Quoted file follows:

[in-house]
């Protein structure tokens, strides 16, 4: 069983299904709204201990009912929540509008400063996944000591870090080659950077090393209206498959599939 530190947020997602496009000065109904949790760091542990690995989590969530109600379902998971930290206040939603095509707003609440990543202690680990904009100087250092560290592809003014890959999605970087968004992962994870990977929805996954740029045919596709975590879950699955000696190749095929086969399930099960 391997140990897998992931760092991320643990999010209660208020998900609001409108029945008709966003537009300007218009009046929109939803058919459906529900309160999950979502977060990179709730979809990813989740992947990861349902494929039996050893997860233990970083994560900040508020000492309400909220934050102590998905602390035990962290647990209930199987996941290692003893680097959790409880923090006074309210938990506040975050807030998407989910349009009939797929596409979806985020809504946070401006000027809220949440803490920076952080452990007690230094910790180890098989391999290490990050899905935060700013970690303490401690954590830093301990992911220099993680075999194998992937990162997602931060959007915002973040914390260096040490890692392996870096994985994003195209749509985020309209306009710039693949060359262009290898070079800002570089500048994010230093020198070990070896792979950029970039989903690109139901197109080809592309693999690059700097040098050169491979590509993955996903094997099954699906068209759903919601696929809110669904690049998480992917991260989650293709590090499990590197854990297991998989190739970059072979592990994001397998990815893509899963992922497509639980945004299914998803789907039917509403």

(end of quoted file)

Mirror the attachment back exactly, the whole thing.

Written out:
[in-house]
């Protein structure tokens, strides 16, 4: 069983299904709204201990009912929540509008400063996944000591870090080659950077090393209206498959599939 530190947020997602496009000065109904949790760091542990690995989590969530109600379902998971930290206040939603095509707003609440990543202690680990904009100087250092560290592809003014890959999605970087968004992962994870990977929805996954740029045919596709975590879950699955000696190749095929086969399930099960 391997140990897998992931760092991320643990999010209660208020998900609001409108029945008709966003537009300007218009009046929109939803058919459906529900309160999950979502977060990179709730979809990813989740992947990861349902494929039996050893997860233990970083994560900040508020000492309400909220934050102590998905602390035990962290647990209930199987996941290692003893680097959790409880923090006074309210938990506040975050807030998407989910349009009939797929596409979806985020809504946070401006000027809220949440803490920076952080452990007690230094910790180890098989391999290490990050899905935060700013970690303490401690954590830093301990992911220099993680075999194998992937990162997602931060959007915002973040914390260096040490890692392996870096994985994003195209749509985020309209306009710039693949060359262009290898070079800002570089500048994010230093020198070990070896792979950029970039989903690109139901197109080809592309693999690059700097040098050169491979590509993955996903094997099954699906068209759903919601696929809110669904690049998480992917991260989650293709590090499990590197854990297991998989190739970059072979592990994001397998990815893509899963992922497509639980945004299914998803789907039917509403």